Five-ring Circus

How an Artist Made That Awesome Olympics Skeleton Helmet With a Roaring Grizzly Bear

Canada's Barrett Martineau competes in the mens's skeleton heat 1 during the Pyeongchang 2018 Winter Olympic Games, at the Olympic Sliding Centre on February 15, 2018 in Pyeongchang.  / AFP PHOTO / MOHD RASFAN        (Photo credit should read MOHD RASFAN/AFP/Getty Images)
Canada’s Barrett Martineau competes in the mens’s skeleton heat 1 during the Pyeongchang 2018 Winter Olympic Games, at the Olympic Sliding Centre on February 15, 2018 in Pyeongchang.
MOHD RASFAN/Getty Images

Barrett Martineau was never a threat to win a medal in men’s skeleton. The 26-year-old Canadian, who finished in 24th position, didn’t even take a fourth and final face-first run, as those last jaunts down the icy track at the Olympic Sliding Centre were reserved for those in the top 20. But as you can see from the image at the top of this post, Martineau was one of the big winners in Pyeongchang: The Canadian slider had by far the best helmet at the 2018 Winter Olympics.

The bear-painting genius behind that helmet is Kyle Langlois. The 33-year-old Langlois, who lives in Brampton, Ontario, Canada, and has been doing custom airbrush art for 14 years, told me he got connected to Martineau in 2013. “He wasn’t too specific or picky,” Langlois said, “he was hoping I could maybe put a leaf on it for him or something—something to make it Canadian.” Langlois, who painted the helmet for free because he felt “a call to duty” to assist a fellow Canadian, did a lot more than put a leaf on it.

Langlois, who had painted hundreds of hockey goalie masks but never a skeleton helmet, said he was inspired by seeing a lid adorned with a mean-looking beaver—perhaps the one below, worn by Canada’s Jeff Pain at the 2010 Vancouver Winter Olympics.

WHISTLER, BC - FEBRUARY 18:  Jeff Pain of Canada competes in the men's skeleton run 1 on day 7 of the 2010 Vancouver Winter Olympics at The Whistler Sliding Centre on February 18, 2010 in Whistler, Canada.  (Photo by Clive Mason/Getty Images)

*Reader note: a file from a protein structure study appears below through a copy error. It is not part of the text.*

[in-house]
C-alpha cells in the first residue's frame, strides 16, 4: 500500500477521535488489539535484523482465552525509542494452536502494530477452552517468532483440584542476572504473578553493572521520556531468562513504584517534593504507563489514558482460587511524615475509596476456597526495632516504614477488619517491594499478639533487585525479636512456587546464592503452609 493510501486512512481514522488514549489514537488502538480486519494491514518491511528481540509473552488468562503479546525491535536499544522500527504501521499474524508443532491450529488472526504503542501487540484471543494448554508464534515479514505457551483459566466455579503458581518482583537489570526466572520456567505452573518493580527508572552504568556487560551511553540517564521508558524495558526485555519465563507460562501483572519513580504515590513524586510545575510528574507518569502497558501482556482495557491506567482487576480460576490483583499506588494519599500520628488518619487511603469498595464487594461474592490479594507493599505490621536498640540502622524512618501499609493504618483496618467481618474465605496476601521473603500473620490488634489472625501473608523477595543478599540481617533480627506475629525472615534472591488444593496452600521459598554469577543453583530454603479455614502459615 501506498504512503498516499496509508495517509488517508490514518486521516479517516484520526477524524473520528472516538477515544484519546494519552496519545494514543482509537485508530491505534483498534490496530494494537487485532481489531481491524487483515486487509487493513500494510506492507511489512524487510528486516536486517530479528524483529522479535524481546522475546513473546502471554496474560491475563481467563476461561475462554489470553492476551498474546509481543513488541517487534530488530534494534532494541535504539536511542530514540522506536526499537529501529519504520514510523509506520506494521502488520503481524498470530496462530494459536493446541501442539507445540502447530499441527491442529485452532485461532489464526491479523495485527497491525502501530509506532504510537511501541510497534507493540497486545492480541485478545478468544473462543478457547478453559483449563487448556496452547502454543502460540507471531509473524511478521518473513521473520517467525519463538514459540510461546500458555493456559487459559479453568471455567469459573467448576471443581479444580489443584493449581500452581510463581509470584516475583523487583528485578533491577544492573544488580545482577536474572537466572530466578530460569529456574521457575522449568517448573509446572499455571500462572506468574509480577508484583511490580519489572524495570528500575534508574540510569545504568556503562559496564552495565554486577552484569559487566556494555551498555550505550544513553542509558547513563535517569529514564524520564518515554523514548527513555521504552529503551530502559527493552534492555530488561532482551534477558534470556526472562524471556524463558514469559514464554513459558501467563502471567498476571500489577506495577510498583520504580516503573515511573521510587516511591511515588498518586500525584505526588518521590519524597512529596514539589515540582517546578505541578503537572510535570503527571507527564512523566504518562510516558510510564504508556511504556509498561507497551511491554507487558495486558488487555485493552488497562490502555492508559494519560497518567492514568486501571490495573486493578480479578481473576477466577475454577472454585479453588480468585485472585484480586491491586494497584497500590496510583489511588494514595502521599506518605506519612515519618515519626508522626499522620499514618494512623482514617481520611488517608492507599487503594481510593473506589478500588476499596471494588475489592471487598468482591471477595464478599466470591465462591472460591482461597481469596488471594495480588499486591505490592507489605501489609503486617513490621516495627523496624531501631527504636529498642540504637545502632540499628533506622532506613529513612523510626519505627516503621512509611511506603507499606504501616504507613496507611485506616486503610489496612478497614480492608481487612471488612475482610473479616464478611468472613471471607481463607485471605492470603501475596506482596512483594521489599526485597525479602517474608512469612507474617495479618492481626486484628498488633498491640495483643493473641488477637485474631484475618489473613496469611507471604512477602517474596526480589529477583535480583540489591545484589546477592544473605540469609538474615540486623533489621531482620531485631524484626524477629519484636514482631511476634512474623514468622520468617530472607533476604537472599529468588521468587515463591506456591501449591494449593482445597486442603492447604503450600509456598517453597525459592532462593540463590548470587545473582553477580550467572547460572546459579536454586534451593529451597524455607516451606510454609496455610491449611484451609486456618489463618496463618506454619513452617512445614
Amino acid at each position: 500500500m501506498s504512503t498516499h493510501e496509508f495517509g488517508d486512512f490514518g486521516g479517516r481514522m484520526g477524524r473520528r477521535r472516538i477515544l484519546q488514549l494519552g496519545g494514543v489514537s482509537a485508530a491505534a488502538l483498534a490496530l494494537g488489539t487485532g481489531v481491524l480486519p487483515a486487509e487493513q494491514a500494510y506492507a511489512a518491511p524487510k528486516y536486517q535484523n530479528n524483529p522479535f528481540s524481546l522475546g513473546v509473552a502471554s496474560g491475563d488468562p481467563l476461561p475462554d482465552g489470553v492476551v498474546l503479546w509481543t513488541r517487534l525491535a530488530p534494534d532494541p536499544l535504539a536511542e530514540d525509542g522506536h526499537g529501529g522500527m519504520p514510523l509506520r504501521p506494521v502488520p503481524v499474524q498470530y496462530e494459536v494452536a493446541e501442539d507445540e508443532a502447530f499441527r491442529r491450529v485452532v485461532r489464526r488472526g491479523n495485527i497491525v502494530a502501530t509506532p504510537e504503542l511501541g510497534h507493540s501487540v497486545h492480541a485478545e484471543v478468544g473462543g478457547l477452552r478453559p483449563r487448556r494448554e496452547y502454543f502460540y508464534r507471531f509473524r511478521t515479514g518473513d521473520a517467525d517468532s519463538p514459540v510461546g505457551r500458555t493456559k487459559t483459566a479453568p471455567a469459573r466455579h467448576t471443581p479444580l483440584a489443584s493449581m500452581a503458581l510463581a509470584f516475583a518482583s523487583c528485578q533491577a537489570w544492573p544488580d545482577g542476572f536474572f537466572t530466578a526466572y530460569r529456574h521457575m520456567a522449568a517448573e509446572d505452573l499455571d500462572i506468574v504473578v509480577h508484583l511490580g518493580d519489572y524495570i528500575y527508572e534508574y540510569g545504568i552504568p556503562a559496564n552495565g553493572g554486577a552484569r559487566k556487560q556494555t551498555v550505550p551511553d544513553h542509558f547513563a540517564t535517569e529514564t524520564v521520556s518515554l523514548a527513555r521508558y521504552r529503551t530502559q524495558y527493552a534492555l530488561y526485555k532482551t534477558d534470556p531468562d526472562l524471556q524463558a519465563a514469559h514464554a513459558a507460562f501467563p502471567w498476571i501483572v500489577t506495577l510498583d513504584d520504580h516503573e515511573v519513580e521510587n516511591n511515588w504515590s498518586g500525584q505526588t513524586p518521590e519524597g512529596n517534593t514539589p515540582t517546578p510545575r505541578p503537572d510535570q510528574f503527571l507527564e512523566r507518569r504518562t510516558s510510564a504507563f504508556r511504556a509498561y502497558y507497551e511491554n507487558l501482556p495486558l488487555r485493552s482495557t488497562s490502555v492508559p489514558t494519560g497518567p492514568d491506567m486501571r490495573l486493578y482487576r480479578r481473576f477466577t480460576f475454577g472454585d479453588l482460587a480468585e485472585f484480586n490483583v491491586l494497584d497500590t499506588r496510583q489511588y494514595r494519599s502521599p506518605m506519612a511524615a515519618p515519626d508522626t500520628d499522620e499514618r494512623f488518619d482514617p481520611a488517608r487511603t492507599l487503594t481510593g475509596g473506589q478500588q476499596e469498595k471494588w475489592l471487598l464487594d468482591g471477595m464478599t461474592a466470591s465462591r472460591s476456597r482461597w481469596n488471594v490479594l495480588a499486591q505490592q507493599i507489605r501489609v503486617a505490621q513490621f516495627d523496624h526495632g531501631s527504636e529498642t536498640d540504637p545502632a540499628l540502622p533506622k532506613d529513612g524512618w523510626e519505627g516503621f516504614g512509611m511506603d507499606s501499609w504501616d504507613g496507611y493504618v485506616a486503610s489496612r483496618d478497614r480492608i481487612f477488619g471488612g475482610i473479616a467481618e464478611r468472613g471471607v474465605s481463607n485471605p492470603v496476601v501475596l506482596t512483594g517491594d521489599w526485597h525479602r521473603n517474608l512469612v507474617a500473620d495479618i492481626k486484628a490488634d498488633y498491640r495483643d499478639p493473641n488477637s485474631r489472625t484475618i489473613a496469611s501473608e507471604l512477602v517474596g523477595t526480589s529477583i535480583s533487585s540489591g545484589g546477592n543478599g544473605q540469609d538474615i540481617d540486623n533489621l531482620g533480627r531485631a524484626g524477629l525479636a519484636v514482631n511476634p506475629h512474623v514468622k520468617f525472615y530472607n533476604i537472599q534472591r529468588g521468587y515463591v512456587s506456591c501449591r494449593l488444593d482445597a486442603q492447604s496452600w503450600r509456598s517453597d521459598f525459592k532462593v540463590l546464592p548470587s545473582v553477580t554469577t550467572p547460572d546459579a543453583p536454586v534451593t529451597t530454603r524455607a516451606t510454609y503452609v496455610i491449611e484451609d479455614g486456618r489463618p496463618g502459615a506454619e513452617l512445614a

Jeff Pain of Canada competes in the men’s skeleton run 1 on day 7 of the 2010 Vancouver Winter Olympics at The Whistler Sliding Centre on February 18, 2010 in Whistler, Canada.
Clive Mason/Getty Images

He also cited another helmet, this one covered with a brain pattern, as a creation that helped him understand the creative possibilities of the skeleton-helmet medium.

SOCHI, RUSSIA - FEBRUARY 14: John Fairbairn of Canada competes during the Men's Skeleton heats on Day 7 of the Sochi 2014 Winter Olympics at Sliding Center Sanki on February 14, 2014 in Sochi, Russia.  (Photo by Al Bello/Getty Images)
John Fairbairn of Canada competes during the Men’s Skeleton heats on Day 7 of the Sochi 2014 Winter Olympics at Sliding Center Sanki on February 14, 2014 in Sochi, Russia.
Al Bello/Getty Images

Once he decided Barrett should get a mean-looking grizzly bear, Langlois browsed online for reference images, then lightly penciled a design onto the plain white helmet. He then got to work with his airbrush gun, spraying black and gray acrylic paint to create the bear and blending together orange and magenta to fashion the deep red maple leaf elements that encircle the bottom of the helmet.

One of Langlois’ favorite things about the design is that when Martineau has his head upright, you only see those Canadian symbols.

KOENIGSSEE, GERMANY - JANUARY 28:  Barrett Martineau of Canada competes during the Men's Skeleton first run of the BMW IBSF World Cup at Deutsche Post Eisarena Koenigssee on January 28, 2017 in Koenigssee, Germany.  (Photo by Alexander Hassenstein/Getty Images For IBSF)